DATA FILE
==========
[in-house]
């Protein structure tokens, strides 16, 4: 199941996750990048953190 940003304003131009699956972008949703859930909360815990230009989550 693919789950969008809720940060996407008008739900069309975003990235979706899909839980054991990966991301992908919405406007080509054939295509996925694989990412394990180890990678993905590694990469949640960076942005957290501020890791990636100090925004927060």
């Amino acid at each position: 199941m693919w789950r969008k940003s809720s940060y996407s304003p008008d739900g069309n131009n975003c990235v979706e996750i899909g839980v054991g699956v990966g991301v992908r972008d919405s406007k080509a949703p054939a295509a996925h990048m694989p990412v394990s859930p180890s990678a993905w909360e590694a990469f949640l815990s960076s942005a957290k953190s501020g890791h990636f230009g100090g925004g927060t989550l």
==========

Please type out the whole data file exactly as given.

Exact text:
[in-house]
């Protein structure tokens, strides 16, 4: 199941996750990048953190 940003304003131009699956972008949703859930909360815990230009989550 693919789950969008809720940060996407008008739900069309975003990235979706899909839980054991990966991301992908919405406007080509054939295509996925694989990412394990180890990678993905590694990469949640960076942005957290501020890791990636100090925004927060």
């Amino acid at each position: 199941m693919w789950r969008k940003s809720s940060y996407s304003p008008d739900g069309n131009n975003c990235v979706e996750i899909g839980v054991g699956v990966g991301v992908r972008d919405s406007k080509a949703p054939a295509a996925h990048m694989p990412v394990s859930p180890s990678a993905w909360e590694a990469f949640l815990s960076s942005a957290k953190s501020g890791h990636f230009g100090g925004g927060t989550l």